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Chemistry
Chemistry is the scientific discipline involved with elements and compounds composed of atoms, molecules and ions: their composition, structure, properties, behavior and the changes they undergo during a reaction with other substances. In the scope of its subject, chemistry occupies an intermediate position between physics and biology. It is sometimes called the central science because it provides a foundation for understanding both basic and applied scientific disciplines at a fundamental level. For example, chemistry explains aspects of plant chemistry (botany), the formation of igneous rocks (geology), how atmospheric ozone is formed and how environmental pollutants are degraded (ecology), the properties of the soil on the moon (cosmochemistry), how medications work (pharmacology), and how to collect DNA evidence at a crime scene (forensics). Chemistry addresses topics such as how atoms and molecules interact via chemical bonds to form new chemical compounds. There are two ...
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Joseph Priestley
Joseph Priestley (; 24 March 1733 – 6 February 1804) was an English chemist, natural philosopher, separatist theologian, grammarian, multi-subject educator, and liberal political theorist who published over 150 works. He has historically been credited with the discovery of oxygen, having isolated it in its gaseous state, although Carl Wilhelm Scheele and Antoine Lavoisier also have strong claims to the discovery, Scheele having discovered it in 1772, two years before Priestley. During his lifetime, Priestley's considerable scientific reputation rested on his invention of carbonated water, his writings on electricity, and his discovery of several "airs" (gases), the most famous being what Priestley dubbed "dephlogisticated air" (oxygen). Priestley's determination to defend phlogiston theory and to reject what would become the chemical revolution eventually left him isolated within the scientific community. Priestley's science was integral to his theology, and he consistent ...
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Passy
300px|Landmark set between the domains of the Lord of Auteuil and the Lord of Passy in 1731 Passy is an area of Paris, France, located in the 16th arrondissement, on the Right Bank. It is home to many of the city's wealthiest residents. Passy was a commune on the outskirts of Paris. In 1658, hot springs were discovered around which spa facilities were developed. This attracted Parisian society and English visitors, some of whom made the area, which combined attractive countryside with both modest houses and fine residences, their winter retreat. The population was 2,400 in 1836, 4,545 in 1841, but larger in summer. In 1861 the population was 11,431. Passy's population was 17,594 when it was absorbed into Paris along with several other communities in 1860. Notable people *Alexandre Le Riche de La Poupelinière (1693–1762), French tax farmer and music patron *Niccolò Piccinni (1728–1800), Italian composer *Princess Marie Louise of Savoy (1749–1792), Savoyan princess *General ...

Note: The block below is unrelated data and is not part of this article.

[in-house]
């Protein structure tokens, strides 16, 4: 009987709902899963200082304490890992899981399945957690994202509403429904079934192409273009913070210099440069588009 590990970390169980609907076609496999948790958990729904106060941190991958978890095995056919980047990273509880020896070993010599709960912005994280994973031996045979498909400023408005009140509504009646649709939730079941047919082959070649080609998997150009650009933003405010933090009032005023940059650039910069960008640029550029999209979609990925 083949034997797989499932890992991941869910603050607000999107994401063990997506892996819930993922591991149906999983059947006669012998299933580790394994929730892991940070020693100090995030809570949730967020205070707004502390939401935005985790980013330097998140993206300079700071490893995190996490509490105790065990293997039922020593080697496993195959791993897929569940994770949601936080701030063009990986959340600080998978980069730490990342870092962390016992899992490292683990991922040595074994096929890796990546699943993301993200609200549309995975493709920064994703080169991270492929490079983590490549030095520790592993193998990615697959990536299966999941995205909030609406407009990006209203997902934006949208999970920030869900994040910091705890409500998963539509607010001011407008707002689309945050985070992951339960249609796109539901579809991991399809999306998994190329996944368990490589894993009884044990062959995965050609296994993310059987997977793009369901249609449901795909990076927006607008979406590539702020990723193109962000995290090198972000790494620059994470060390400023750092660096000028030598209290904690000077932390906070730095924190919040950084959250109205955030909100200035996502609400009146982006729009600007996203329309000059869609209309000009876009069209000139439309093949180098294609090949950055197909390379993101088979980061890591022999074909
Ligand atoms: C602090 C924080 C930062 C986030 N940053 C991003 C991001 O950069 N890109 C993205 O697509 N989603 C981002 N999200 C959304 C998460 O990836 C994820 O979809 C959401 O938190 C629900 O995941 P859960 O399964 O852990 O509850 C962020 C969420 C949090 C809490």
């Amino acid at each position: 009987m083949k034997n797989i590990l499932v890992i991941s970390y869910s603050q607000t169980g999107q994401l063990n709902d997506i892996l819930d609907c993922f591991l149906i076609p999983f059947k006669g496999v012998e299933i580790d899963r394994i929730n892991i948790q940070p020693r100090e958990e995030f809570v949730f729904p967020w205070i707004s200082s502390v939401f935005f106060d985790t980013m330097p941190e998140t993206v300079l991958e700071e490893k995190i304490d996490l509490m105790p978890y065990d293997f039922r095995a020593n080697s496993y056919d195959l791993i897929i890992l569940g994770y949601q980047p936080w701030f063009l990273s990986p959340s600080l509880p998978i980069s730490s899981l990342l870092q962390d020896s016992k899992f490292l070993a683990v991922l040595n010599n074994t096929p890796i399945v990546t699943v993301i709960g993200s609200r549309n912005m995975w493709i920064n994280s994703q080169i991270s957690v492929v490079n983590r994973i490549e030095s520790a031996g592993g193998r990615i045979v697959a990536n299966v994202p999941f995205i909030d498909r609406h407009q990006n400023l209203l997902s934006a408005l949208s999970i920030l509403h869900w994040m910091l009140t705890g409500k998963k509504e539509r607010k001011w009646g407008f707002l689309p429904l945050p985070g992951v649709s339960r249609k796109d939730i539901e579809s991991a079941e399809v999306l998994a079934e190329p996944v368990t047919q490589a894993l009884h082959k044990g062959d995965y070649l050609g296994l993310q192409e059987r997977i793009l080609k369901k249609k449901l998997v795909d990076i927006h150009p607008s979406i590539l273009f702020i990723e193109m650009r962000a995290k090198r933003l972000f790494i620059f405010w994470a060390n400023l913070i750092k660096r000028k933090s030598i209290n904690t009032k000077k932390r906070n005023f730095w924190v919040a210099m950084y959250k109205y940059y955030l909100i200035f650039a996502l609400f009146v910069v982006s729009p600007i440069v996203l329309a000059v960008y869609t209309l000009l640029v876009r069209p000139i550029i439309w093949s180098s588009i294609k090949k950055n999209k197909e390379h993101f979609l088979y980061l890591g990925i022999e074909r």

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Printing Press
A printing press is a mechanical device for applying pressure to an inked surface resting upon a print medium (such as paper or cloth), thereby transferring the ink. It marked a dramatic improvement on earlier printing methods in which the cloth, paper or other medium was brushed or rubbed repeatedly to achieve the transfer of ink, and accelerated the process. Typically used for texts, the invention and global spread of the printing press was one of the most influential events in the second millennium. In Germany, around 1440, goldsmith Johannes Gutenberg invented the printing press, which started the Printing Revolution. Modelled on the design of existing screw presses, a single Renaissance printing press could produce up to 3,600 pages per workday, compared to forty by hand-printing and a few by hand-copying. Gutenberg's newly devised hand mould made possible the precise and rapid creation of metal movable type in large quantities. His two inventions, the hand mould and the p ...
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Farthing (British Coin)
The British farthing (d) coin, from Old English fēorðing, from fēorða, a fourth, was a unit of currency of one quarter of a penny, equivalent to of a pound sterling, or of a shilling. It was minted in copper and later in bronze, and replaced the earlier English farthings. The coin was in use during the reigns of eleven monarchs: George I, George II, George III, George IV, William IV, Victoria, Edward VII, George V, Edward VIII, George VI and Elizabeth II, and in Britain and Northern Ireland ceased to be legal tender on 1 January 1961. However, in the Falkland Islands, the Falkland Islands Dependencies, and the British Antarctic Territory, the farthing remained legal tender until 31 October 1971. The coin featured two main designs on its reverse during its 250 years in circulation: from the 18th century until 1936, the figure of Britannia; and from 1937 onwards, the image of a wren. Like all British coinage, it bore the portrait of the monarch on the obverse. Before Decim ...